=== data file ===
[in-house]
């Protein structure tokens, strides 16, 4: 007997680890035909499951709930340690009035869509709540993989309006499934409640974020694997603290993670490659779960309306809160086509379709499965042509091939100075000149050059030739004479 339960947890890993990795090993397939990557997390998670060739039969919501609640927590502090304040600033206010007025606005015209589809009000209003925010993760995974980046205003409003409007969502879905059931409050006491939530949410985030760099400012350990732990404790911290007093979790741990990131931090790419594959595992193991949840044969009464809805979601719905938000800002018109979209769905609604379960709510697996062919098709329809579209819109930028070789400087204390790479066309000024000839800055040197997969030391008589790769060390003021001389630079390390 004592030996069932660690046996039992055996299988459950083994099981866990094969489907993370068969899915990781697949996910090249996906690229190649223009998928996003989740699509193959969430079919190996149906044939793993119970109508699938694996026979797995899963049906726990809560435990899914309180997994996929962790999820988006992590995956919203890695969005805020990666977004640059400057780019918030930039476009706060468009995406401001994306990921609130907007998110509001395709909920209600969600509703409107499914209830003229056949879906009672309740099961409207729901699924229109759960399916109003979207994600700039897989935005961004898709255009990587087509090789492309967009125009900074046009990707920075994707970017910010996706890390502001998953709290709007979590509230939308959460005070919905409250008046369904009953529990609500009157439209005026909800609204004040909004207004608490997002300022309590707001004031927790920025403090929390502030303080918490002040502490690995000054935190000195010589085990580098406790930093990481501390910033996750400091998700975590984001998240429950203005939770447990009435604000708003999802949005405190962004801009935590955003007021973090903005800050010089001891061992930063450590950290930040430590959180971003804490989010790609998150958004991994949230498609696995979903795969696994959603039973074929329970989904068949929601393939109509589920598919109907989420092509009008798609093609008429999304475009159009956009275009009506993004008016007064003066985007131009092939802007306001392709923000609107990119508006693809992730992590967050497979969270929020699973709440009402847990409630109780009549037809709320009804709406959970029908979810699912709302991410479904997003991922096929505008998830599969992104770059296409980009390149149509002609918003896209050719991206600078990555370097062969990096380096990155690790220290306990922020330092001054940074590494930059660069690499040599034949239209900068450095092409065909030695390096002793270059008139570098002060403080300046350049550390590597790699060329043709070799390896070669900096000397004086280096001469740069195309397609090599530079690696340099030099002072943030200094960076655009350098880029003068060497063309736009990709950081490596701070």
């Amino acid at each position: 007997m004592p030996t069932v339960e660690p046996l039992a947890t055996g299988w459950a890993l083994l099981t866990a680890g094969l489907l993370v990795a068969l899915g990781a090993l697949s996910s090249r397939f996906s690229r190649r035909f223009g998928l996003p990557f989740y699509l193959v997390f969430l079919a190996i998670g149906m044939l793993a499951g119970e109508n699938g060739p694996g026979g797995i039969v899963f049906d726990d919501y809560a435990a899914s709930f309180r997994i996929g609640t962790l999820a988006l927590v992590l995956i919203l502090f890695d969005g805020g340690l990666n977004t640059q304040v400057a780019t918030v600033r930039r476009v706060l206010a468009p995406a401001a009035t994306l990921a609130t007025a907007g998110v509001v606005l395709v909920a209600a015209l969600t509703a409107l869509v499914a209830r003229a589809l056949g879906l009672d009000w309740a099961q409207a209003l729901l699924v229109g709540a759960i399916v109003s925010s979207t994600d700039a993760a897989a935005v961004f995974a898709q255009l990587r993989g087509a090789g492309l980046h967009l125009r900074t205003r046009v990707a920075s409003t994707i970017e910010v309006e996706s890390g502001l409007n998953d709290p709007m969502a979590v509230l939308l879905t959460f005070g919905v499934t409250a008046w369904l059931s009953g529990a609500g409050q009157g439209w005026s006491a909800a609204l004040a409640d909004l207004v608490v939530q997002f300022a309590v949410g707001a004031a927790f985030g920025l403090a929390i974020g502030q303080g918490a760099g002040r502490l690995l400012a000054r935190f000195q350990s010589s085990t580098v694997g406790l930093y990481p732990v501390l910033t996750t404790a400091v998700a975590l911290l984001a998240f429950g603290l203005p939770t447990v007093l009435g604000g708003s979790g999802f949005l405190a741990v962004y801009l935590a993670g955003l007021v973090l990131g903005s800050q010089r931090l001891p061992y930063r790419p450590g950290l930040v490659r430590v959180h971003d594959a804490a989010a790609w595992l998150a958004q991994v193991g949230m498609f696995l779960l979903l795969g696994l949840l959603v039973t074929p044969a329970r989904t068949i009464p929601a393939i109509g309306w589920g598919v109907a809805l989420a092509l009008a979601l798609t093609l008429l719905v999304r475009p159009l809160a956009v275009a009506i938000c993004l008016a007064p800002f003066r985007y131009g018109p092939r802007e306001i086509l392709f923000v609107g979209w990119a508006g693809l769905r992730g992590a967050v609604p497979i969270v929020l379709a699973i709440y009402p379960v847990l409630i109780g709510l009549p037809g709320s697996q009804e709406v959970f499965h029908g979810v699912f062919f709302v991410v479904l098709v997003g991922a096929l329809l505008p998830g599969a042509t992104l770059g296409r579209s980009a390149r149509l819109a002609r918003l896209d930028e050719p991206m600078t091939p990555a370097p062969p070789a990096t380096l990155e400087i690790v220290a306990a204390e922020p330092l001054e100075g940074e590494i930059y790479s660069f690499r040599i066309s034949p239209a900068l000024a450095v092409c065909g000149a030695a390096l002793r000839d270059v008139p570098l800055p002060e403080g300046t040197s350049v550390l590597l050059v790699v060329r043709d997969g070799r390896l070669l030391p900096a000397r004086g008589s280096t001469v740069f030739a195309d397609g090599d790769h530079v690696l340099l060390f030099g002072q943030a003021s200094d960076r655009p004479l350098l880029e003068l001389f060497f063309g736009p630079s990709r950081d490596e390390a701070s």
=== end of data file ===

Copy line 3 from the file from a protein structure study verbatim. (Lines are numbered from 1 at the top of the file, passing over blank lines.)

């Amino acid at each position: 007997m004592p030996t069932v339960e660690p046996l039992a947890t055996g299988w459950a890993l083994l099981t866990a680890g094969l489907l993370v990795a068969l899915g990781a090993l697949s996910s090249r397939f996906s690229r190649r035909f223009g998928l996003p990557f989740y699509l193959v997390f969430l079919a190996i998670g149906m044939l793993a499951g119970e109508n699938g060739p694996g026979g797995i039969v899963f049906d726990d919501y809560a435990a899914s709930f309180r997994i996929g609640t962790l999820a988006l927590v992590l995956i919203l502090f890695d969005g805020g340690l990666n977004t640059q304040v400057a780019t918030v600033r930039r476009v706060l206010a468009p995406a401001a009035t994306l990921a609130t007025a907007g998110v509001v606005l395709v909920a209600a015209l969600t509703a409107l869509v499914a209830r003229a589809l056949g879906l009672d009000w309740a099961q409207a209003l729901l699924v229109g709540a759960i399916v109003s925010s979207t994600d700039a993760a897989a935005v961004f995974a898709q255009l990587r993989g087509a090789g492309l980046h967009l125009r900074t205003r046009v990707a920075s409003t994707i970017e910010v309006e996706s890390g502001l409007n998953d709290p709007m969502a979590v509230l939308l879905t959460f005070g919905v499934t409250a008046w369904l059931s009953g529990a609500g409050q009157g439209w005026s006491a909800a609204l004040a409640d909004l207004v608490v939530q997002f300022a309590v949410g707001a004031a927790f985030g920025l403090a929390i974020g502030q303080g918490a760099g002040r502490l690995l400012a000054r935190f000195q350990s010589s085990t580098v694997g406790l930093y990481p732990v501390l910033t996750t404790a400091v998700a975590l911290l984001a998240f429950g603290l203005p939770t447990v007093l009435g604000g708003s979790g999802f949005l405190a741990v962004y801009l935590a993670g955003l007021v973090l990131g903005s800050q010089r931090l001891p061992y930063r790419p450590g950290l930040v490659r430590v959180h971003d594959a804490a989010a790609w595992l998150a958004q991994v193991g949230m498609f696995l779960l979903l795969g696994l949840l959603v039973t074929p044969a329970r989904t068949i009464p929601a393939i109509g309306w589920g598919v109907a809805l989420a092509l009008a979601l798609t093609l008429l719905v999304r475009p159009l809160a956009v275009a009506i938000c993004l008016a007064p800002f003066r985007y131009g018109p092939r802007e306001i086509l392709f923000v609107g979209w990119a508006g693809l769905r992730g992590a967050v609604p497979i969270v929020l379709a699973i709440y009402p379960v847990l409630i109780g709510l009549p037809g709320s697996q009804e709406v959970f499965h029908g979810v699912f062919f709302v991410v479904l098709v997003g991922a096929l329809l505008p998830g599969a042509t992104l770059g296409r579209s980009a390149r149509l819109a002609r918003l896209d930028e050719p991206m600078t091939p990555a370097p062969p070789a990096t380096l990155e400087i690790v220290a306990a204390e922020p330092l001054e100075g940074e590494i930059y790479s660069f690499r040599i066309s034949p239209a900068l000024a450095v092409c065909g000149a030695a390096l002793r000839d270059v008139p570098l800055p002060e403080g300046t040197s350049v550390l590597l050059v790699v060329r043709d997969g070799r390896l070669l030391p900096a000397r004086g008589s280096t001469v740069f030739a195309d397609g090599d790769h530079v690696l340099l060390f030099g002072q943030a003021s200094d960076r655009p004479l350098l880029e003068l001389f060497f063309g736009p630079s990709r950081d490596e390390a701070s």